In what is an all-too-familiar story to Red Sox fans, Lyle found himself in a New York Yankees uniform in his prime, spending seven seasons with the Yanks, receiving two World Series rings, and winning the American League's Cy Young Award in 1977. Lyle would pitch for the Philadelphia Phillies, Texas Rangers and Chicago White Sox before retiring after the 1982 season.

Several years later he accepted an offer to manage the Somerset Patriots of the Atlantic League, and did so from 1998 through the 2012 season. His teams won 1,374 games, against 1,215 losses.

Suddenly the Fenway cake
wasn't special anymore

Pitcher "Sparky" Lyle, best known for his years with the Boston Red Sox and later Boston's arch rivals, the New York Yankees, was a colorful guy known for sometime wacky behavior — such as sitting naked on cakes.

He was asked about it a few years ago when he address a dinner for the Greater Wilkes-Barred Friendly Sons of St. Patrick.

“Some 50 cakes later, I’m still in therapy over that,” he said jokingly.”

He said it started with Ken “Hawk” Harrelson, who took over the clubhouse when he joined the Red Sox. Lyle said Harrelson would get cakes delivered to the clubhouse; one of them was a replica of Fenway Park.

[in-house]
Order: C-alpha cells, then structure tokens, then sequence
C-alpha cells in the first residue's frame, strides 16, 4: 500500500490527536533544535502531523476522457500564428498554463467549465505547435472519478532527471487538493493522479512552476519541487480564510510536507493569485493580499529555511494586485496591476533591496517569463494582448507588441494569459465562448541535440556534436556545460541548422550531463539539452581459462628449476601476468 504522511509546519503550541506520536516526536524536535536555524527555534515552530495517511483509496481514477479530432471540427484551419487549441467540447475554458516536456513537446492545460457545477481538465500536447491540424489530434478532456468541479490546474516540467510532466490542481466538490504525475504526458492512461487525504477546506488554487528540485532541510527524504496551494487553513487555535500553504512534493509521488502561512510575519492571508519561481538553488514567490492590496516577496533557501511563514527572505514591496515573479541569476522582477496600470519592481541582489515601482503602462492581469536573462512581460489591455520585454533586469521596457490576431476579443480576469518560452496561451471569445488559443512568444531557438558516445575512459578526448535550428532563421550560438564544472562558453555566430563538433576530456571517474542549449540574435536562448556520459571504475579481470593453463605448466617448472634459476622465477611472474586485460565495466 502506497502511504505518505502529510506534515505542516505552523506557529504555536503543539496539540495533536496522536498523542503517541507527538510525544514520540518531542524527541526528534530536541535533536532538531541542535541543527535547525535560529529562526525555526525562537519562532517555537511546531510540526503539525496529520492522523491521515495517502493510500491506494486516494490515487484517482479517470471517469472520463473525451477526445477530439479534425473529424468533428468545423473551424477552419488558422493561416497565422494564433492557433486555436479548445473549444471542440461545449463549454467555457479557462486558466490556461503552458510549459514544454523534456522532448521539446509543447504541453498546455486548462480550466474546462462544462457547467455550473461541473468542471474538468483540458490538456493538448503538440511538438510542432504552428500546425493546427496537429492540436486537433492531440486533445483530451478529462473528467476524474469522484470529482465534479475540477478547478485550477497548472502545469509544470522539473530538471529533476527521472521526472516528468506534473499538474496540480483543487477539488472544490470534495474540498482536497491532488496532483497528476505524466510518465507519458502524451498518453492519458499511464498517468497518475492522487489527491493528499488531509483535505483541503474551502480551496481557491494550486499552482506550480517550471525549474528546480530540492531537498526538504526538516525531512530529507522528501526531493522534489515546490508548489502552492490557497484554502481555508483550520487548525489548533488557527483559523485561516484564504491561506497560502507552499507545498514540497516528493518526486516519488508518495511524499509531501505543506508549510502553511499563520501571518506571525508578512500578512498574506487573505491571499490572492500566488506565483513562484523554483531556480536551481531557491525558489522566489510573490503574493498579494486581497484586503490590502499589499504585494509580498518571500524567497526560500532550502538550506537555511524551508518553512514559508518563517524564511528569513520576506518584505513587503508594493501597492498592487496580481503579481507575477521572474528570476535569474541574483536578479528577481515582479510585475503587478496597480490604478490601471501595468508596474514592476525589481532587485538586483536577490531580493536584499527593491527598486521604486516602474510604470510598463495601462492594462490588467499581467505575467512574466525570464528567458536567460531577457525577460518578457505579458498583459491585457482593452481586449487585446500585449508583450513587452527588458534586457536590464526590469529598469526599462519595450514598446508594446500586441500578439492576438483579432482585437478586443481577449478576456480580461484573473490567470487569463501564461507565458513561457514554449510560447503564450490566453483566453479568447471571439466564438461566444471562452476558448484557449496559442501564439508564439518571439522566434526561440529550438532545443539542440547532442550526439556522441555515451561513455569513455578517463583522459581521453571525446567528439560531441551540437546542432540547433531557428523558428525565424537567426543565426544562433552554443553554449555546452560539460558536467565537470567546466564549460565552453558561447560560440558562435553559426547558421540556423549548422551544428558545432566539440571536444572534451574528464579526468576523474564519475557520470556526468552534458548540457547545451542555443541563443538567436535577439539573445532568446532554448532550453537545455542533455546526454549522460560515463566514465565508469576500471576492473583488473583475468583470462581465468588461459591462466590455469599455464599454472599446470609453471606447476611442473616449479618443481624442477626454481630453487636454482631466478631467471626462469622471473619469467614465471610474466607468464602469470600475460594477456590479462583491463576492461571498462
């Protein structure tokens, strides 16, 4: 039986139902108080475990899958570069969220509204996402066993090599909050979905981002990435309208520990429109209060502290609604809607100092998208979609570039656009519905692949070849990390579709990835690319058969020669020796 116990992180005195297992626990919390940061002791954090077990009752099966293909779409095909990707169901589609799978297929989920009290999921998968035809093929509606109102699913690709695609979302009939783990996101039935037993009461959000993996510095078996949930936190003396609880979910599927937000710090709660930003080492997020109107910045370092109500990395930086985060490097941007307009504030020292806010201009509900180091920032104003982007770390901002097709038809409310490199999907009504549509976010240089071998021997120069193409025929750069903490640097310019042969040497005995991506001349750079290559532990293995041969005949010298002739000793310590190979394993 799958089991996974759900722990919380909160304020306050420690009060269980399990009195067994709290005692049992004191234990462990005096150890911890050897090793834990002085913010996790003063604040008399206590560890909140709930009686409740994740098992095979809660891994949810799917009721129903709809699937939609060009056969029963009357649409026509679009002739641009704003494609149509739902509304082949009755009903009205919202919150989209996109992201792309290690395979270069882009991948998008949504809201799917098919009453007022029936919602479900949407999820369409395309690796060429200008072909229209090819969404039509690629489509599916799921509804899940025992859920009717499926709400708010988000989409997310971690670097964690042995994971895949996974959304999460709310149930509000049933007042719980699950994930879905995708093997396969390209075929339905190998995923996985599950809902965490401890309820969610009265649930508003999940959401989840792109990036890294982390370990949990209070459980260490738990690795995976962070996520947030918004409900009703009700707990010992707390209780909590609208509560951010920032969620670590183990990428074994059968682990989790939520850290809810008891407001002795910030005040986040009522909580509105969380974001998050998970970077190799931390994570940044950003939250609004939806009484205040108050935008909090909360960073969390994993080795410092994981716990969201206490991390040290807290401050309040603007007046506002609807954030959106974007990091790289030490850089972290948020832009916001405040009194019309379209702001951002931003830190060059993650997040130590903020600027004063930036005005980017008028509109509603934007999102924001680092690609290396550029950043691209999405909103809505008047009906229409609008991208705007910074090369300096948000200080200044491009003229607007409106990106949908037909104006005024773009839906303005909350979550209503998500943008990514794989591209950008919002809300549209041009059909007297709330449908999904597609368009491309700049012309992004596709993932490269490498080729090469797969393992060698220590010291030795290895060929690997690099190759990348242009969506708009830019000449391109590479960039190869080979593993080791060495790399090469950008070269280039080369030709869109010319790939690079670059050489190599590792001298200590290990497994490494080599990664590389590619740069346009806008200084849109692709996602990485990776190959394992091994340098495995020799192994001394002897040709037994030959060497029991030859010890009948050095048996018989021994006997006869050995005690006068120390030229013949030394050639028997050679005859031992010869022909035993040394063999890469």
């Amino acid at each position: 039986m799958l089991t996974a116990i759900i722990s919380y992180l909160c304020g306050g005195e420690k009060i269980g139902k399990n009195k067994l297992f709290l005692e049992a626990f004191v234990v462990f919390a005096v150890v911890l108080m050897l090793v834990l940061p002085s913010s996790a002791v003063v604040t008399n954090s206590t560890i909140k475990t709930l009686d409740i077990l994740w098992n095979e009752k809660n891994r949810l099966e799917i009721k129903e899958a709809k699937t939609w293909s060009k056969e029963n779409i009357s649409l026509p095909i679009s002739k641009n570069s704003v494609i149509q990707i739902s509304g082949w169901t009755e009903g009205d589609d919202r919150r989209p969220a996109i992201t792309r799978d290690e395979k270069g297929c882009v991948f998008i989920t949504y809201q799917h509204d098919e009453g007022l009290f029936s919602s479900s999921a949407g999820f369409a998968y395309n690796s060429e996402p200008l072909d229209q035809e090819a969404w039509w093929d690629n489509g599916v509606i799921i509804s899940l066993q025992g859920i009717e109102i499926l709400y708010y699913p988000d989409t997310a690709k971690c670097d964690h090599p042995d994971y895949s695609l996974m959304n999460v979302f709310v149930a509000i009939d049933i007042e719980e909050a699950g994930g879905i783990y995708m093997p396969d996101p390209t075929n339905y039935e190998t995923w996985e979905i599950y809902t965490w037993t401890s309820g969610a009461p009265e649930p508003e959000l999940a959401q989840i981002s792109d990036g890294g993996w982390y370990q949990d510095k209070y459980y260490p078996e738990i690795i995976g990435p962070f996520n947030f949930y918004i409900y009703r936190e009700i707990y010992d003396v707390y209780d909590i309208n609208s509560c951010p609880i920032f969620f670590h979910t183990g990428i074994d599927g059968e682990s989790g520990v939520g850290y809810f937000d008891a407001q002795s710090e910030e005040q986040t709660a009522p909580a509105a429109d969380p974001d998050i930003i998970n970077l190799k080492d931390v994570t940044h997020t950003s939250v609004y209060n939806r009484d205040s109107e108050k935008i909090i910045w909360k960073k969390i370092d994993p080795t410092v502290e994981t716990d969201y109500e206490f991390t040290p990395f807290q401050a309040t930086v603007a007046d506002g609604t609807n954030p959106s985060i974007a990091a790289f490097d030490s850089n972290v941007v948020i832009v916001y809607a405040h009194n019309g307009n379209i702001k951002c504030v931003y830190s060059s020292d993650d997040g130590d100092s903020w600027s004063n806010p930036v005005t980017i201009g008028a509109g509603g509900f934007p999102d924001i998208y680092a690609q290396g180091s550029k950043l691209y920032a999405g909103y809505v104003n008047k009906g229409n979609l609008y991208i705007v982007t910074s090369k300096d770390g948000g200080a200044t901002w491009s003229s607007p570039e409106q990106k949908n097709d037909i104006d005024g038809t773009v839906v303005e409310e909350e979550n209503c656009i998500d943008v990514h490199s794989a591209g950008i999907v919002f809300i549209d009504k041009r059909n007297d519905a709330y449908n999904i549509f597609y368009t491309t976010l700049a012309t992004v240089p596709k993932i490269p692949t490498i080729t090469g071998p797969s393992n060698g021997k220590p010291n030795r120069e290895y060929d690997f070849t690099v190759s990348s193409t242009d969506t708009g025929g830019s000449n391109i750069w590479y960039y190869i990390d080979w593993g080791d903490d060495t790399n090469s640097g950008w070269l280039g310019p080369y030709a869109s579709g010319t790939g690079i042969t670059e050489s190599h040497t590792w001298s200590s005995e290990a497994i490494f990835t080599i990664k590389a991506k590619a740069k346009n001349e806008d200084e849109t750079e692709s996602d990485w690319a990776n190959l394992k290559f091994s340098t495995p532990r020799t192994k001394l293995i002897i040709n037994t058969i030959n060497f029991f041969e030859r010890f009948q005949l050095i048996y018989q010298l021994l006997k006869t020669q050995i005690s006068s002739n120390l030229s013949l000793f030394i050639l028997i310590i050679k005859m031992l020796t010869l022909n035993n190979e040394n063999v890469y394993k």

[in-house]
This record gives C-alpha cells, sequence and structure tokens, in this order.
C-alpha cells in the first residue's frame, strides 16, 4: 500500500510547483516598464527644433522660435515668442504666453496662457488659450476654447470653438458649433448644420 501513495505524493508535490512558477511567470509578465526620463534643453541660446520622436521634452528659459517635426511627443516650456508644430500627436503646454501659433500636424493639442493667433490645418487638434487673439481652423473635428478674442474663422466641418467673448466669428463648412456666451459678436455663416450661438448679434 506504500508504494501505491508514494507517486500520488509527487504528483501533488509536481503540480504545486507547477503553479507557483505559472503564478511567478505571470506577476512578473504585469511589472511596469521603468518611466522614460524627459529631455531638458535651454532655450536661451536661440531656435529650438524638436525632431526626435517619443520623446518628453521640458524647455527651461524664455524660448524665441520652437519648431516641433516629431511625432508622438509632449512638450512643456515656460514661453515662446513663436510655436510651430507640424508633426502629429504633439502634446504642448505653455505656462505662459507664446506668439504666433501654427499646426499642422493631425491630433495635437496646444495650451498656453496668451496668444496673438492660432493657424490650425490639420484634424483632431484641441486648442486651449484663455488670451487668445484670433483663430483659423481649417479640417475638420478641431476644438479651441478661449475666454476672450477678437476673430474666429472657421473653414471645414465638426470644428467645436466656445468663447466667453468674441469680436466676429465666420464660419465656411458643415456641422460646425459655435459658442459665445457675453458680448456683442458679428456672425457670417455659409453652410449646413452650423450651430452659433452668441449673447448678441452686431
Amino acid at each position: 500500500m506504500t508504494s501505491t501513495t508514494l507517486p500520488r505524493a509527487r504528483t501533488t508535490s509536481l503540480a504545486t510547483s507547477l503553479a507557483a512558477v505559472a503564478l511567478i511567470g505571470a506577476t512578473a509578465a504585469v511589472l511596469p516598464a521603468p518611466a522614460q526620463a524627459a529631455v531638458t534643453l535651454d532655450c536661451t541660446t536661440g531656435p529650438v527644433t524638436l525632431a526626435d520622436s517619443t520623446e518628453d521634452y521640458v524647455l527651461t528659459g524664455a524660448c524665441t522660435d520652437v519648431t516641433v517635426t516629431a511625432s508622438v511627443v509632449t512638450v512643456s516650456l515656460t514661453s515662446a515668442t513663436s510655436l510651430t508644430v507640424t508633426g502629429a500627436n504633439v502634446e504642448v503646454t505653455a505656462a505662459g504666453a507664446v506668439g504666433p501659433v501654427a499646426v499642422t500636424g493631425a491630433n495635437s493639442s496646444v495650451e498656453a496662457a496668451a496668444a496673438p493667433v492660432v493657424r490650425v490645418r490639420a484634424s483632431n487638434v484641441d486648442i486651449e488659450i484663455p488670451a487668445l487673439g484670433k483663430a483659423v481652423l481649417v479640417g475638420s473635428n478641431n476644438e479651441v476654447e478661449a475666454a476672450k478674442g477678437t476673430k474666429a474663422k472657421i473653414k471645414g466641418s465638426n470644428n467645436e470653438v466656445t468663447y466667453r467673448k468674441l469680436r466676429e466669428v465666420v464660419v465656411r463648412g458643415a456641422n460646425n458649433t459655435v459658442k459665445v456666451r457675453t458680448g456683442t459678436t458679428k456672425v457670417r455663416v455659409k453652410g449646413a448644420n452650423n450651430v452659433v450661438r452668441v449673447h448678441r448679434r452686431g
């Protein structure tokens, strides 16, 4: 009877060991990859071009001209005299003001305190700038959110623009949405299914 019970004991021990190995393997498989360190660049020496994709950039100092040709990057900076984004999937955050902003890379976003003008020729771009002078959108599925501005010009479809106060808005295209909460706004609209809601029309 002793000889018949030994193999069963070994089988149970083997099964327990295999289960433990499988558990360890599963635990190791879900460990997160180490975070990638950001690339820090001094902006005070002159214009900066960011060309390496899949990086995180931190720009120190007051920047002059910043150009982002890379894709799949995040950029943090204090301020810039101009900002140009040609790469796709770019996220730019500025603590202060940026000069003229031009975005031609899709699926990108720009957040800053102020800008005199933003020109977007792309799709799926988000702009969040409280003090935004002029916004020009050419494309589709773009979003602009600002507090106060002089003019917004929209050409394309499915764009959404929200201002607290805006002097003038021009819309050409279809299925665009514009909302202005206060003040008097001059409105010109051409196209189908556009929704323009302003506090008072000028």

“Hawk said he was going to freeze that cake because it was so special,” Lyle said. “But after he hit me in the face with two lemon meringue pies, I dropped my pants and sat on that Fenway Park cake. That’s where it all started.”

 

'Specs' Podgajny
John Sigmund "Johnny" Podgajny breezed through the minor leagues. At the end of his second season, when he won 18 games for Ottawa-Ogdensburg of the Canadian-American League, he was summoned to Philadelphia to pitch for the Phillies.

He remained with the Phillies until June 15, 1943 when he was traded to Pittsburgh. He then spent two years in the minor leagues before briefly resurfacing in the majors, this time with Cleveland in 1946.

His best season was 1941 when he had a 9-12 record for the Phillies. His lifetime major league record was 20 wins, 37 losses. Podgajny's stay in the majors was short, but would have been even shorter if he didn't get to face the Chicago Cubs, a team he beat 10 times against only four losses.

Podgajny was well nicknamed
John "Specs" Podgajny (pronounced "poe-JOHNNY") stood six-foot-two. His weight is listed at 173, but he is often described as being almost painfully thin. That and his glasses made him the butt of many jokes.

Ah, yes, his glasses. One of his minor league managers noticed Podgajny dropped his head and looked over the tops of his specs in order to see the catcher's signals. 

"You ought to get yourself a pair of bifocals," advised the manager.